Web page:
Medical Records

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Exchanging medical records is part of every auto accident lawsuit. The law requires you to provide the insurance company all records related to the injury you are trying to get covered. That includes doctors’ files, hospital records, and therapists’ notes. But the law works both ways. Sometimes discovery in a lawsuit is the only way to find out why your insurance claim was denied in the first place.

A medical record is created every time you step foot in a medical provider’s office. Whether you are just there for a check up or are going in for major surgery, medical providers are legally required to document everything that happens. They also keep records regarding billing, payments, and benefits refusals.

Why Do I Have to Release My Medical Records?

After a serious injury accident, there could be hundreds of pages of medical records, and the insurance company is entitled to all of them. Whenever you sue anyone for injuries, the lawsuit puts your physical and mental health “at issue.” That means it is up to your lawyer to prove your injuries and it is up to the insurance company’s attorney to defend against those claims.

One main way it does that is by having “independent” medical experts review your medical records to decide whether the treatment was “reasonable and necessary” to treat an injury related to an auto accident. If the medical expert says no, the insurance company will deny the claim. Then your doctors and the insurance company’s medical experts will go head-to-head in court over whether the insurance company is required to pay for those medical treatments.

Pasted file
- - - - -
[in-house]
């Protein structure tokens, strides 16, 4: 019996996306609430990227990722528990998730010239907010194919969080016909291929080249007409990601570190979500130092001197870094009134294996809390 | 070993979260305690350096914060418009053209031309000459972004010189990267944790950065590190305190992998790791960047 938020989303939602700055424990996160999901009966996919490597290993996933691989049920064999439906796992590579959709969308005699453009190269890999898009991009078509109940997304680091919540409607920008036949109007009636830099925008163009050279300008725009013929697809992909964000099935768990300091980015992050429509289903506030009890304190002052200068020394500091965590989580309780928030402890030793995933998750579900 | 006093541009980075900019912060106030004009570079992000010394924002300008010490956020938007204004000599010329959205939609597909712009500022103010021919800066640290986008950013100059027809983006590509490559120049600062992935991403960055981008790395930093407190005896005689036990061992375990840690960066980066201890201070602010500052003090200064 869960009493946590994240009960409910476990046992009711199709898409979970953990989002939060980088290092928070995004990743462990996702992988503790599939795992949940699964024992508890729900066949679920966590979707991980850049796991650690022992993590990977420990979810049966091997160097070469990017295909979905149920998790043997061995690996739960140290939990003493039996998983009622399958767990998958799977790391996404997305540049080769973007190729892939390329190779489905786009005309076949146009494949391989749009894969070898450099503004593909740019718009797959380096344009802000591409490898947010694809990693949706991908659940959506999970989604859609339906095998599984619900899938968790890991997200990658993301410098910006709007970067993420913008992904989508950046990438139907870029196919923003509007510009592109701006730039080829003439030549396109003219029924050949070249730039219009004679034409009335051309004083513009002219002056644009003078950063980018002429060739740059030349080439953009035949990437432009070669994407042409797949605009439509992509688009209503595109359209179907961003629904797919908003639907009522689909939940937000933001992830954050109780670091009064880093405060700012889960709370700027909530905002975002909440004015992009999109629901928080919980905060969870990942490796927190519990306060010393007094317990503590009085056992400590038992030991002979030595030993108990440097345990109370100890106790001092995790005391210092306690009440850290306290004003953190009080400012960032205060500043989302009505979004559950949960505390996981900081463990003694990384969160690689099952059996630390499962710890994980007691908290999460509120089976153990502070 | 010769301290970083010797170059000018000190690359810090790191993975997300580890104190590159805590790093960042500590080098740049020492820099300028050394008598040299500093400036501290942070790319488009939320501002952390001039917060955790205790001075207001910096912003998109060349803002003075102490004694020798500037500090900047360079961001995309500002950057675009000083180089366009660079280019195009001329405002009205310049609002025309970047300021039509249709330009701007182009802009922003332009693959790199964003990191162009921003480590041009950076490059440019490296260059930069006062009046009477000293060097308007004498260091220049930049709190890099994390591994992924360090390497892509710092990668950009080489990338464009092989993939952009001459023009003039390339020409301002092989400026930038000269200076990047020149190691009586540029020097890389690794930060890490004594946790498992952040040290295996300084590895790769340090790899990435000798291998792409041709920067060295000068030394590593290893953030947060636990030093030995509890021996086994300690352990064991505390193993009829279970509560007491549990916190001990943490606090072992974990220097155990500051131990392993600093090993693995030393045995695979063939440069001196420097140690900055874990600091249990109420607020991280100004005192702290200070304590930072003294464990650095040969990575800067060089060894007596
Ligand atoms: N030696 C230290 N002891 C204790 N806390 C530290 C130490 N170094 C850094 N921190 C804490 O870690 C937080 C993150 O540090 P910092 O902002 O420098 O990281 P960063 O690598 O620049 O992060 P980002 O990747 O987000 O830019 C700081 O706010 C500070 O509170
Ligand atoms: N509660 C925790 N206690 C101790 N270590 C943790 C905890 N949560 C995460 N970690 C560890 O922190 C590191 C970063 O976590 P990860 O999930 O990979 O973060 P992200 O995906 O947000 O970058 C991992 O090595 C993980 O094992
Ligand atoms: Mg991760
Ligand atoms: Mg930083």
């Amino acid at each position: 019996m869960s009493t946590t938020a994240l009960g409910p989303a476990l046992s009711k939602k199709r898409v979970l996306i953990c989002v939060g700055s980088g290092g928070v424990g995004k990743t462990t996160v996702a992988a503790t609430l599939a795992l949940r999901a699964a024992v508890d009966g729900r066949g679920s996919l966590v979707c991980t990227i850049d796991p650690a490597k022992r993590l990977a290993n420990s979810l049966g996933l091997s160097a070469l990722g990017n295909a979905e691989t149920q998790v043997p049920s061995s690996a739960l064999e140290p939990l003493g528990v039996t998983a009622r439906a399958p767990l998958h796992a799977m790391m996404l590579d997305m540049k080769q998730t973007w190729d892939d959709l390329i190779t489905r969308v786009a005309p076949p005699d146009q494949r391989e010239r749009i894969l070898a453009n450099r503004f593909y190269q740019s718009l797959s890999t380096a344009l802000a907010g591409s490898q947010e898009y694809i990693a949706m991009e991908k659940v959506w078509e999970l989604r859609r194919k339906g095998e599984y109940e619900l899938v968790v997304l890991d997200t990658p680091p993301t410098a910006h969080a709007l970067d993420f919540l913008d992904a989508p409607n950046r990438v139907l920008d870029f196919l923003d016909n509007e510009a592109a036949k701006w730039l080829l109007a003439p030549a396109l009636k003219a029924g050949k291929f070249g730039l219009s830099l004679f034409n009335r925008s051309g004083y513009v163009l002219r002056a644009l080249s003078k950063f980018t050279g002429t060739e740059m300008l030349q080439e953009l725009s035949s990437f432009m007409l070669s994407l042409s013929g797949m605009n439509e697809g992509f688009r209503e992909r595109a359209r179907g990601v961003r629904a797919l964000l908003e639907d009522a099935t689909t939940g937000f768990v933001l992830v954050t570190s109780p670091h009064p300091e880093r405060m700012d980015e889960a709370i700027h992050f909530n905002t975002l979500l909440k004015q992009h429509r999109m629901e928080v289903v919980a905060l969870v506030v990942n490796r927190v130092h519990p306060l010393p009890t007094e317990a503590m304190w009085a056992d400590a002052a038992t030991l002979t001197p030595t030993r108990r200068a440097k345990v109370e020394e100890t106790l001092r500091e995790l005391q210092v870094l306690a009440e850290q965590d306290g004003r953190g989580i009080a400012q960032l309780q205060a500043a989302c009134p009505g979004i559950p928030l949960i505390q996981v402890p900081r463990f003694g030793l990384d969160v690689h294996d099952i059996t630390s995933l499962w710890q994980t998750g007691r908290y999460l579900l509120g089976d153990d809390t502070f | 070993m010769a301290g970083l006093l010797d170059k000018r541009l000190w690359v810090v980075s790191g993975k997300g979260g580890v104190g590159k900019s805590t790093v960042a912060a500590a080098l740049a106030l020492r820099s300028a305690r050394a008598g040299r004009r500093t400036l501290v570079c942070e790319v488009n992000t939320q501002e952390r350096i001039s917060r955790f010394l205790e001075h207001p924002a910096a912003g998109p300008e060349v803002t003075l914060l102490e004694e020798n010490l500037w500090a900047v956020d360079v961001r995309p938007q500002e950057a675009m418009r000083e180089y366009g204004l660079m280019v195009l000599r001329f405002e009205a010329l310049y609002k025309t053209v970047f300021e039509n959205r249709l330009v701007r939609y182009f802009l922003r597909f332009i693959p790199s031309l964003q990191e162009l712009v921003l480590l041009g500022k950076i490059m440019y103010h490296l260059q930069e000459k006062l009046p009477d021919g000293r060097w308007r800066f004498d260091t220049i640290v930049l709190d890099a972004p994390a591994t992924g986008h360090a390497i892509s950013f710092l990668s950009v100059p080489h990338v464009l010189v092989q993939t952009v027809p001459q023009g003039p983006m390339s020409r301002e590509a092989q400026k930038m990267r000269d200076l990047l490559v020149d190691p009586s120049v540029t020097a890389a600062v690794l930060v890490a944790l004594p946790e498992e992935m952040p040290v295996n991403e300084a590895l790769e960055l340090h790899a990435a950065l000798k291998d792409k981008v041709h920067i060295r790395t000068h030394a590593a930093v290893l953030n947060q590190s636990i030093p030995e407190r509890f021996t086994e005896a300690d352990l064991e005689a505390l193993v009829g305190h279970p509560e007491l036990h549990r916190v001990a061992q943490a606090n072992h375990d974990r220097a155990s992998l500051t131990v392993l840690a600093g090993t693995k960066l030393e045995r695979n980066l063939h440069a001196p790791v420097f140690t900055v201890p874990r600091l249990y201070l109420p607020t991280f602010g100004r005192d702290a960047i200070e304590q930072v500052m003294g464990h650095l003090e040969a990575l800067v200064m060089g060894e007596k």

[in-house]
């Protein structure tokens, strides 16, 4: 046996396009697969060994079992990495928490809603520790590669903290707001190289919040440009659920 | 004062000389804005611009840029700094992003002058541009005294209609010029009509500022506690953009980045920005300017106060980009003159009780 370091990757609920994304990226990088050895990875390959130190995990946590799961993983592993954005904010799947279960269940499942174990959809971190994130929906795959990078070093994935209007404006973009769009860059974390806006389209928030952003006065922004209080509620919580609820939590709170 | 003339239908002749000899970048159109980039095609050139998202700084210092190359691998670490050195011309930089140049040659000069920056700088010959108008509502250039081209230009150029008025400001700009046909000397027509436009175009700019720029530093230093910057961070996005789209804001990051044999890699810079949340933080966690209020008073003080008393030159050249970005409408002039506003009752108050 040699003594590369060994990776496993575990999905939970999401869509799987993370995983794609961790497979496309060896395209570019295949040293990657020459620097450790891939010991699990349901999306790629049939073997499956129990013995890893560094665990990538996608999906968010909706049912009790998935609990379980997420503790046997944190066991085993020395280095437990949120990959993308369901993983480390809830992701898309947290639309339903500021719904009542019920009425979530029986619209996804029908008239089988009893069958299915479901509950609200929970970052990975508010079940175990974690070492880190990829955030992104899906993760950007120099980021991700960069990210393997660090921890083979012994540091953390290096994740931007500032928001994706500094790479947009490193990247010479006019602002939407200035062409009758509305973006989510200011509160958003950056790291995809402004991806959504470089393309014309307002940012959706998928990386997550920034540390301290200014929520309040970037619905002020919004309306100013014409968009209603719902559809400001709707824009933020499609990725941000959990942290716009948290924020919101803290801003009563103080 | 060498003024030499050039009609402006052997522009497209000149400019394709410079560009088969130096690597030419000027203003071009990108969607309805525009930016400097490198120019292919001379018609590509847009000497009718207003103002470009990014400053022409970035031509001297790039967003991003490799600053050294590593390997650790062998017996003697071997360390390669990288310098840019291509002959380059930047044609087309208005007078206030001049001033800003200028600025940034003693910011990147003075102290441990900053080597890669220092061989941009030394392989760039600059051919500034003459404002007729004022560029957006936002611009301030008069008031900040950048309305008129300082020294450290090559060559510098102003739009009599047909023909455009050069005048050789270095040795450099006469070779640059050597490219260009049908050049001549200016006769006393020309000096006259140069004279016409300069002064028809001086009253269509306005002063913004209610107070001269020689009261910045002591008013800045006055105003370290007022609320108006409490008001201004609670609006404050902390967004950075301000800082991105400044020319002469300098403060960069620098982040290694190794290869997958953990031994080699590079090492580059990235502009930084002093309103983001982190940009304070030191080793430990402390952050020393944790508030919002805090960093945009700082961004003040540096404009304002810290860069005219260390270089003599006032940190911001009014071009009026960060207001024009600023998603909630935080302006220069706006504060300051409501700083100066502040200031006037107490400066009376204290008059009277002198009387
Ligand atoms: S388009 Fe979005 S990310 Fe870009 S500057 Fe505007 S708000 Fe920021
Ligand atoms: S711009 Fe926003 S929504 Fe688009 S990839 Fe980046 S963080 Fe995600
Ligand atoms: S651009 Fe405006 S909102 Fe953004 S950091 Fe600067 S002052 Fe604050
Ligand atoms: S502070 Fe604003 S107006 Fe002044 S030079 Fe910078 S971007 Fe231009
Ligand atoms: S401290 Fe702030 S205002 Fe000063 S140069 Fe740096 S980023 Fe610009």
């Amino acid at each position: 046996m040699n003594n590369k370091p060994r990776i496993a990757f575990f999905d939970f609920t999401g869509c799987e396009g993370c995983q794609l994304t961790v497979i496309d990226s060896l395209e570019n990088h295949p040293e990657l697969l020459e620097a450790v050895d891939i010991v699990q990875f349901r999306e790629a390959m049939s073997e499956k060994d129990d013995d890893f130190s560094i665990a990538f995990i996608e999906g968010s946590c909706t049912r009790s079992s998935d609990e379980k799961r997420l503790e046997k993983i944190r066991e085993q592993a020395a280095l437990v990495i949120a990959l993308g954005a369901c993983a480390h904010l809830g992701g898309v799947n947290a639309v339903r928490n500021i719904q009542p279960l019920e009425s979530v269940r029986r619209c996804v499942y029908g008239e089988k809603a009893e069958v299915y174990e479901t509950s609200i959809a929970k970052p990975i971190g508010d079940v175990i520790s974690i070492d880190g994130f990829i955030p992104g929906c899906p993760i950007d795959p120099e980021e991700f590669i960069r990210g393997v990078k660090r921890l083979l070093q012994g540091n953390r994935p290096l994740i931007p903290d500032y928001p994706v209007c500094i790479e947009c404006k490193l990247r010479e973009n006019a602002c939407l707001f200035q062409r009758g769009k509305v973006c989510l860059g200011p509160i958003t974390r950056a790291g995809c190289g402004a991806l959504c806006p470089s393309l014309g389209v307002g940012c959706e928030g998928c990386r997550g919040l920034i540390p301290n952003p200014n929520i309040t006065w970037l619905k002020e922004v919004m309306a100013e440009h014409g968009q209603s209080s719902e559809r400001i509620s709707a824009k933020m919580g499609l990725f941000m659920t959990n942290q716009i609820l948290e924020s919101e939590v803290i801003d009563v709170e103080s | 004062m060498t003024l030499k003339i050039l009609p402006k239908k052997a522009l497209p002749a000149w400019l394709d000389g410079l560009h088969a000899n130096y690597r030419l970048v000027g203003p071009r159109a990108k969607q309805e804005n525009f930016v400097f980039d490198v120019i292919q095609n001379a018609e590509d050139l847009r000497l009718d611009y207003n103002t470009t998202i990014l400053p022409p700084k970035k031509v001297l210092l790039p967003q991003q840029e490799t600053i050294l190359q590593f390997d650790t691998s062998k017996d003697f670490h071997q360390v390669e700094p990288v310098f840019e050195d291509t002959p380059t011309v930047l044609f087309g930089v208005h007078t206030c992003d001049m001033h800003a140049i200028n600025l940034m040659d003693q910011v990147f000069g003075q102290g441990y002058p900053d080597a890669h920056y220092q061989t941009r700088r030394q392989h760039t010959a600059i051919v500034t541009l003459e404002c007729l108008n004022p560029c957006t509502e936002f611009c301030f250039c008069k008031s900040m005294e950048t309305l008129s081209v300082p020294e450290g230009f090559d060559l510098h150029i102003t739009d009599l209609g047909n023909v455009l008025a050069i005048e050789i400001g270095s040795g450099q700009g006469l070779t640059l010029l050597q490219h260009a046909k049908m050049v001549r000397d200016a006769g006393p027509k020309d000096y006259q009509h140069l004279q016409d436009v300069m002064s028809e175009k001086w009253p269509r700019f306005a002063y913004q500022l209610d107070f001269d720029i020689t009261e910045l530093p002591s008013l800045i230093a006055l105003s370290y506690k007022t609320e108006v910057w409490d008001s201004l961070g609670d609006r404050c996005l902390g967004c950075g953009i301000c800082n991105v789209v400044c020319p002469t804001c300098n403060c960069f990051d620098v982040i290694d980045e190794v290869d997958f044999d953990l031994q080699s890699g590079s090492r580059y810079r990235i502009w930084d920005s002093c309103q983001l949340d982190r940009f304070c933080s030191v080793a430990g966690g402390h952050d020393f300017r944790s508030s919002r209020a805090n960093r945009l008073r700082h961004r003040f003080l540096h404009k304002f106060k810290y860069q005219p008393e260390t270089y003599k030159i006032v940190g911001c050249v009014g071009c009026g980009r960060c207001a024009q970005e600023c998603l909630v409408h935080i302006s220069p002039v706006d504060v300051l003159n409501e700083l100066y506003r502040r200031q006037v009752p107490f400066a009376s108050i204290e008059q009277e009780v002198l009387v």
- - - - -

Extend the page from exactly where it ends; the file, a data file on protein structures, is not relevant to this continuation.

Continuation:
Does the Insurance Company Have to Get Everything?

The insurance company is entitled to anything related to the accident – including prior injuries to the same parts of your body. But that doesn’t mean they can get everything. If the insurance company requests medical records that aren’t related to your auto accident injuries, your lawyer can ask the court to limit what they have access to in discovery.

This can be particularly important when mental health records contain private information that have nothing to do with your case. Make sure you let your attorneys know if there are any sensitive issues in your medical history, so they can request the necessary limiting instruction.

Doesn’t Discovery Violate My Privacy?

When you decided to sue for your injuries, you made them public, to a certain extent. But that doesn’t mean the insurance company can do whatever it wants with them. Auto accident attorneys can ask the court to issue a protective order, allowing the insurance company to use the records for your case and any appeals, but not for any other purpose.

Don’t let the insurance company’s discovery demands get you down. Exchange of documents is part of filing a lawsuit. But the attorneys at Christensen Law will go to court for you and fight to limit the company’s access to only what is required under the law. Contact us today to know more.